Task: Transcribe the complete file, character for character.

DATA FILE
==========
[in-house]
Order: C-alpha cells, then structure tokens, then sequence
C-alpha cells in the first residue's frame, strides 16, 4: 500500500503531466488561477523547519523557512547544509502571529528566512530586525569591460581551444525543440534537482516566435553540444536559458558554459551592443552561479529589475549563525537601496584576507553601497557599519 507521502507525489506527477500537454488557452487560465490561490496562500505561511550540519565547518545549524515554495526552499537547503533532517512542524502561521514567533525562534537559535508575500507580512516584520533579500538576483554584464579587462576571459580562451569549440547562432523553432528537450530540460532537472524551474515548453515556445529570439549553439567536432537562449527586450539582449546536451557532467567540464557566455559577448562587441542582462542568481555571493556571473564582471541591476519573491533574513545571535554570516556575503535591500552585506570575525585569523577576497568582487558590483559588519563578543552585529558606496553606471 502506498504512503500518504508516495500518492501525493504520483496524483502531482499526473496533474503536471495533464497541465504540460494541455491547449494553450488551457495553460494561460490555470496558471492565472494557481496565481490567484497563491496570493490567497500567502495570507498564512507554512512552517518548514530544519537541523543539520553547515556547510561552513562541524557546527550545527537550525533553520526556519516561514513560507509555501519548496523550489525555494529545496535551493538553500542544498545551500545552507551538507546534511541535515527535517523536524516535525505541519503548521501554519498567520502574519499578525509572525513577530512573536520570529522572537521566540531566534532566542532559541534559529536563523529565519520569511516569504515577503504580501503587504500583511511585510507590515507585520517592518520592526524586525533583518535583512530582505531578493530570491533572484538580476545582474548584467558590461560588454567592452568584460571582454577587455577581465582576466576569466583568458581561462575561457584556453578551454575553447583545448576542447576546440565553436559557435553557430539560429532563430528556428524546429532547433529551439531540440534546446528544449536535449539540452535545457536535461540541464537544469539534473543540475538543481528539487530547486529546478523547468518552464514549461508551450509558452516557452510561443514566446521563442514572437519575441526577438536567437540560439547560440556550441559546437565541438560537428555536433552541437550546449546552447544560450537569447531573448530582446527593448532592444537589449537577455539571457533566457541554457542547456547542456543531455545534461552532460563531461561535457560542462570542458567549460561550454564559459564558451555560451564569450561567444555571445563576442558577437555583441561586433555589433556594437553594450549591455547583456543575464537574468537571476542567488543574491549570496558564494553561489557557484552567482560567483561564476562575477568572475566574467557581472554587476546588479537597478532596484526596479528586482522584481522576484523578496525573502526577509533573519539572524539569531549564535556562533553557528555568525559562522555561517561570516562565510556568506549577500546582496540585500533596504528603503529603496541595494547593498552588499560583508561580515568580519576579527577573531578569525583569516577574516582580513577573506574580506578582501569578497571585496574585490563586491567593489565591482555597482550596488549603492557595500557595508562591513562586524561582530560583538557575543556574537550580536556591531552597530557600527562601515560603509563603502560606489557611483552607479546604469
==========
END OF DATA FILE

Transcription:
[in-house]
Order: C-alpha cells, then structure tokens, then sequence
C-alpha cells in the first residue's frame, strides 16, 4: 500500500503531466488561477523547519523557512547544509502571529528566512530586525569591460581551444525543440534537482516566435553540444536559458558554459551592443552561479529589475549563525537601496584576507553601497557599519 507521502507525489506527477500537454488557452487560465490561490496562500505561511550540519565547518545549524515554495526552499537547503533532517512542524502561521514567533525562534537559535508575500507580512516584520533579500538576483554584464579587462576571459580562451569549440547562432523553432528537450530540460532537472524551474515548453515556445529570439549553439567536432537562449527586450539582449546536451557532467567540464557566455559577448562587441542582462542568481555571493556571473564582471541591476519573491533574513545571535554570516556575503535591500552585506570575525585569523577576497568582487558590483559588519563578543552585529558606496553606471 502506498504512503500518504508516495500518492501525493504520483496524483502531482499526473496533474503536471495533464497541465504540460494541455491547449494553450488551457495553460494561460490555470496558471492565472494557481496565481490567484497563491496570493490567497500567502495570507498564512507554512512552517518548514530544519537541523543539520553547515556547510561552513562541524557546527550545527537550525533553520526556519516561514513560507509555501519548496523550489525555494529545496535551493538553500542544498545551500545552507551538507546534511541535515527535517523536524516535525505541519503548521501554519498567520502574519499578525509572525513577530512573536520570529522572537521566540531566534532566542532559541534559529536563523529565519520569511516569504515577503504580501503587504500583511511585510507590515507585520517592518520592526524586525533583518535583512530582505531578493530570491533572484538580476545582474548584467558590461560588454567592452568584460571582454577587455577581465582576466576569466583568458581561462575561457584556453578551454575553447583545448576542447576546440565553436559557435553557430539560429532563430528556428524546429532547433529551439531540440534546446528544449536535449539540452535545457536535461540541464537544469539534473543540475538543481528539487530547486529546478523547468518552464514549461508551450509558452516557452510561443514566446521563442514572437519575441526577438536567437540560439547560440556550441559546437565541438560537428555536433552541437550546449546552447544560450537569447531573448530582446527593448532592444537589449537577455539571457533566457541554457542547456547542456543531455545534461552532460563531461561535457560542462570542458567549460561550454564559459564558451555560451564569450561567444555571445563576442558577437555583441561586433555589433556594437553594450549591455547583456543575464537574468537571476542567488543574491549570496558564494553561489557557484552567482560567483561564476562575477568572475566574467557581472554587476546588479537597478532596484526596479528586482522584481522576484523578496525573502526577509533573519539572524539569531549564535556562533553557528555568525559562522555561517561570516562565510556568506549577500546582496540585500533596504528603503529603496541595494547593498552588499560583508561580515568580519576579527577573531578569525583569516577574516582580513577573506574580506578582501569578497571585496574585490563586491567593489565591482555597482550596488549603492557595500557595508562591513562586524561582530560583538557575543556574537550580536556591531552597530557600527562601515560603509563603502560606489557611483552607479546604469